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Eureka: Universities in the era of information overload
by Jay Gutman
2017-06-28 10:39:23
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Universities are not dead. They have just gone from selling knowledge, information and methods to selling degrees. The question is how do universities reinvent themselves in an era of information overload, where every university course has its online replica (often better ones) and where students are exposed to orators a lot more talented than some of their professors.

unis01_400In an era where information was scarce, where most countries had rigid newspapers and perhaps two or three television channels, the only place where you could give your two cents, ask questions, discuss and debate was the university. Universities were places where students discussed everything from history to politics to science to ethics, sometimes in overcrowded, smoke-filled lecture halls, where many wore suits to such debates.

Today streetwear and sportswear have replaced the suits among students and you can pretty much debate anything, at any moment and with anyone through social media or video platforms. How do professors survive in an era where students are more likely to get correct answers to their questions through Google, in an era where they are more likely to find better orators giving lectures on Youtube, and where they are more likely to find stimulating debates on Facebook than in the classroom. Universities have survived with “propaganda” or let’s just say advertisements according to which you make more money if you have a college degree than if you don’t, and the more degrees you have the more money you make.

Businesses have bought into this with something they like to call “professional development” which is just a buzzword for let’s pay money in exchange for a piece of paper called a certificate of attendance according to which you attended (often dull) lectures in which you (were supposed to) learn how to do a better job.

I must say that not all of it is dark and gloomy. On the one hand, I have noticed that some students with college degrees today have a better grasp at their course materials than those who studied 20 or 30 years ago. Naturally, they had more access to alternative and concurrent education to their university education, meaning that they could travel, attend online seminars or learn in Do It Yourself mode and have a good grasp of their course material.

On the other hand, universities have made it possible for some to graduate without really mastering their subject content. This, coupled with constant technologic and innovation in almost every field, means that what you learn in college becomes obsolete pretty quickly. I have noticed that some tenured professors are having trouble catching up with all the new literature, and pretty much read notes derived from Wikipedia or some other source, notes they barely understand.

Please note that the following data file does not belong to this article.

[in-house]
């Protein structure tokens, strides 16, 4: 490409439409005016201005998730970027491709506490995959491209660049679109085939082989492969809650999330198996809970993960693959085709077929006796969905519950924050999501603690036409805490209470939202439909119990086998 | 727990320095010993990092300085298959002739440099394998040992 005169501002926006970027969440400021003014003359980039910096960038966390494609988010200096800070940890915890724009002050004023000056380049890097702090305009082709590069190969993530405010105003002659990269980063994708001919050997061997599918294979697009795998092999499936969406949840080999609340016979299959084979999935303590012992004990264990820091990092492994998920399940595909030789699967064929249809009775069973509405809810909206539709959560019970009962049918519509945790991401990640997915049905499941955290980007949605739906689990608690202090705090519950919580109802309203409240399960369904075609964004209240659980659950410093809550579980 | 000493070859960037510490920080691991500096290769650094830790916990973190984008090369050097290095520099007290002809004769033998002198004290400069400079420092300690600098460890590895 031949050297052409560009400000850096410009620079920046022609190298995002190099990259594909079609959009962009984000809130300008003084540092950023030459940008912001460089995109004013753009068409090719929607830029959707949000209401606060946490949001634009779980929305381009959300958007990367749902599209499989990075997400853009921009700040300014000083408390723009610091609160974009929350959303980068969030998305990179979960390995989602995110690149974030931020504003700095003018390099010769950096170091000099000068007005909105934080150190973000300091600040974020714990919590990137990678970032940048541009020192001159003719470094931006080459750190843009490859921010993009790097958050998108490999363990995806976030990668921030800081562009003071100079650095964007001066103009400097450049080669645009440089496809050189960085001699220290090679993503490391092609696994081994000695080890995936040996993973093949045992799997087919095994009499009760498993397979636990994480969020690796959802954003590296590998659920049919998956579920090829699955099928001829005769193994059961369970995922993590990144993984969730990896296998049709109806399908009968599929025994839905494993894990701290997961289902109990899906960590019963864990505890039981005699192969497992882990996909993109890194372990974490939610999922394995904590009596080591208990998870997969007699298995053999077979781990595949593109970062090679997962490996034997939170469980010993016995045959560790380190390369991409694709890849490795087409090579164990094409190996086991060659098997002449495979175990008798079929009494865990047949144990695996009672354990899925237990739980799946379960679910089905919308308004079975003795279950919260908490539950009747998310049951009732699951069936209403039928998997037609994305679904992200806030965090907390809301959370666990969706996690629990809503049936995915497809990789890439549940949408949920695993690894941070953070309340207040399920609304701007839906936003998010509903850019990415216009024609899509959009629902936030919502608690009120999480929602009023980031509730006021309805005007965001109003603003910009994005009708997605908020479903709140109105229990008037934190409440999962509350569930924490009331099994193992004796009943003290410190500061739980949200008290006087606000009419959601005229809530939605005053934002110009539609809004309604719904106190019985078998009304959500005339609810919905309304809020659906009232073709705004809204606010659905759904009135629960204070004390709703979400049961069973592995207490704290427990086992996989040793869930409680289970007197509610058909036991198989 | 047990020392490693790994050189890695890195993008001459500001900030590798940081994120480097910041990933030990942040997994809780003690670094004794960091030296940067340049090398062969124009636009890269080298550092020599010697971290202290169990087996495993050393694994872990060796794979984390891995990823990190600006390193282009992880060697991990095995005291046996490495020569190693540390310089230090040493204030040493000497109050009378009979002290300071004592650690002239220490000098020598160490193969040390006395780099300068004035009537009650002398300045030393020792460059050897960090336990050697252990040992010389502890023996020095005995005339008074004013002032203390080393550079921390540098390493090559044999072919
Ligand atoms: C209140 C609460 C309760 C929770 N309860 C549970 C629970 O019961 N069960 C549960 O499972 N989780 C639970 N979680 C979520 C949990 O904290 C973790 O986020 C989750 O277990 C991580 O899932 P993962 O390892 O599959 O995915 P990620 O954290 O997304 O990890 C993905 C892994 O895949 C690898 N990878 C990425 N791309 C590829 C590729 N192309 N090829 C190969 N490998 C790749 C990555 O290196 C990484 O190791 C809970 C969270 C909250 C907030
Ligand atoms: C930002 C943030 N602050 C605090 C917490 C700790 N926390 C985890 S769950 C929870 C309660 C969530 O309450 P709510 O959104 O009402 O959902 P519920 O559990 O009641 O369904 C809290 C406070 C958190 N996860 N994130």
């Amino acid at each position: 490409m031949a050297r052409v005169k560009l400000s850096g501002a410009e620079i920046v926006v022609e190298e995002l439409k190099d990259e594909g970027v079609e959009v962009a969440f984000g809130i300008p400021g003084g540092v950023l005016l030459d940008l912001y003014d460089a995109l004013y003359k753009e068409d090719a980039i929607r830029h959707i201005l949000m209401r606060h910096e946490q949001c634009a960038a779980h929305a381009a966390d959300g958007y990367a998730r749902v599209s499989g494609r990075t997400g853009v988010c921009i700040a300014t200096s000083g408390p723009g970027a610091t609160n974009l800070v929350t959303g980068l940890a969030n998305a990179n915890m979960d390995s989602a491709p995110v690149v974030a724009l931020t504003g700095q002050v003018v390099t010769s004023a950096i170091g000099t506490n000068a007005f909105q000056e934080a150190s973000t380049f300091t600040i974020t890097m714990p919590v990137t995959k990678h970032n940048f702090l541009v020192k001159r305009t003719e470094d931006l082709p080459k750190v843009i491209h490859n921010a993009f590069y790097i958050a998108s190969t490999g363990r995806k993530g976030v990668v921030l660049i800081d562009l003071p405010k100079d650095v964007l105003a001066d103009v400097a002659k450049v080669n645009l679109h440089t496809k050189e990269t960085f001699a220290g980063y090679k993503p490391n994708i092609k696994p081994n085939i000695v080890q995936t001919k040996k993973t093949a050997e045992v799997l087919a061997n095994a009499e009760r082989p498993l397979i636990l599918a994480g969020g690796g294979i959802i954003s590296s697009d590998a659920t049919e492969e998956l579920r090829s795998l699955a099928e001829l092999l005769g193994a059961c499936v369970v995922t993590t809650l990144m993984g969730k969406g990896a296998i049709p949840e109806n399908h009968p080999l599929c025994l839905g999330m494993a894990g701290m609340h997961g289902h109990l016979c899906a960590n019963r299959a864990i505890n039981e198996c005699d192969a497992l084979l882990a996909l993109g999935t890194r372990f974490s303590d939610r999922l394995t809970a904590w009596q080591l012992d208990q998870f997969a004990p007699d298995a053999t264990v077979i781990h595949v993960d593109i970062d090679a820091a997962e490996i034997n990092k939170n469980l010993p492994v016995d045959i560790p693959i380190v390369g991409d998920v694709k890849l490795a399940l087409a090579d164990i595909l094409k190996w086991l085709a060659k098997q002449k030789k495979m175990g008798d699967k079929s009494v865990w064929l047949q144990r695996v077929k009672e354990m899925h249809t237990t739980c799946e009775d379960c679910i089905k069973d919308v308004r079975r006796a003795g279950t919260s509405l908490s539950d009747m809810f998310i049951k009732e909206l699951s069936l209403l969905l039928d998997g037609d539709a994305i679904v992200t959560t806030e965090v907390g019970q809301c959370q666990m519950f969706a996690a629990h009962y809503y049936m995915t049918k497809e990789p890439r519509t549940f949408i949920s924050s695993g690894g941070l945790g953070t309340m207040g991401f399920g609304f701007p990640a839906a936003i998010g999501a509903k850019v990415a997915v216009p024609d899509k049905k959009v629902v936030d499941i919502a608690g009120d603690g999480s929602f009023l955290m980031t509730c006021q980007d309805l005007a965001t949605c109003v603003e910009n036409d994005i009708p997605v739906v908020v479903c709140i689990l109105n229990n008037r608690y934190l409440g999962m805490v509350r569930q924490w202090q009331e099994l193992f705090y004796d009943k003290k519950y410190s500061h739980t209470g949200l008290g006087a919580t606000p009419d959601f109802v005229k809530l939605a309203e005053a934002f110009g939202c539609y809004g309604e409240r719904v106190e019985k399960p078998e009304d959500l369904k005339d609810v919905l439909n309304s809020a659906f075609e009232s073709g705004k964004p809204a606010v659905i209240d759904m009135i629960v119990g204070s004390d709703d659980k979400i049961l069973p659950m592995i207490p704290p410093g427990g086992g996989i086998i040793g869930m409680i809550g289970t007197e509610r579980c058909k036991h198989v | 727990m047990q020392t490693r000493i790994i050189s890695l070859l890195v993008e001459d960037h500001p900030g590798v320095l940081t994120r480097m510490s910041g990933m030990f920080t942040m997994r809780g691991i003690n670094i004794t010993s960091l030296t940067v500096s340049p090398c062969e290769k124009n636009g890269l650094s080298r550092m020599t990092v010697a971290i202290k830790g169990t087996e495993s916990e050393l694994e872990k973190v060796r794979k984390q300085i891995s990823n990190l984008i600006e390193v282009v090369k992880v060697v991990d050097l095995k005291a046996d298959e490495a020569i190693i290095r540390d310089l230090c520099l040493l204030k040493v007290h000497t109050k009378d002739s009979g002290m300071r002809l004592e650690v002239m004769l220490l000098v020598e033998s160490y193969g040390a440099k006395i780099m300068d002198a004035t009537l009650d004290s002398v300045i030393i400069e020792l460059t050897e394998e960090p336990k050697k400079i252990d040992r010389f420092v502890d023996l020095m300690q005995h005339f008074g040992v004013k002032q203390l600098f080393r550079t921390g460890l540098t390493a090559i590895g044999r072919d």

Also, technology has made it possible for administration to become scary, tyrannical bureaucrats. With QS and other university rankings in mind, they often issue, sometimes contradictory orders to students and professors on how to act and perform. One day professors need to write three papers within the next year or they’re out, the next day professors are supposed to give three lectures at different venues or they’re out, the next day students and professors need to be active volunteers for strange causes or they’re out.

How do professors survive with all this? How do you rate research? Some like to rate professors based on how many citations they got, others based on how many books they’ve published, others based on other “activity” measures. But there are two things that make it difficult to rate professors: research is often a test of time (some research becomes obsolete pretty quickly while other stays relevant much longer) and you can’t really measure how much students learn from professors (some professors are a lot better at transmitting information and letting it stick than others).

What will tomorrow’s universities look like? Perhaps they will remain what they’ve always been, a good place to meet your first wife. And graduate school perhaps a good place to meet your second wife. That is if fraternities and sororities still allow you to do so.  


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Emanuel Paparella2017-06-28 14:05:54
As usual, there is always another side to the coin of logical positivism on just about any issue, including that of the status of education in the sad times in which we live and have our being. Here is it is, for interested readers, culled from the pages of this same magazine:


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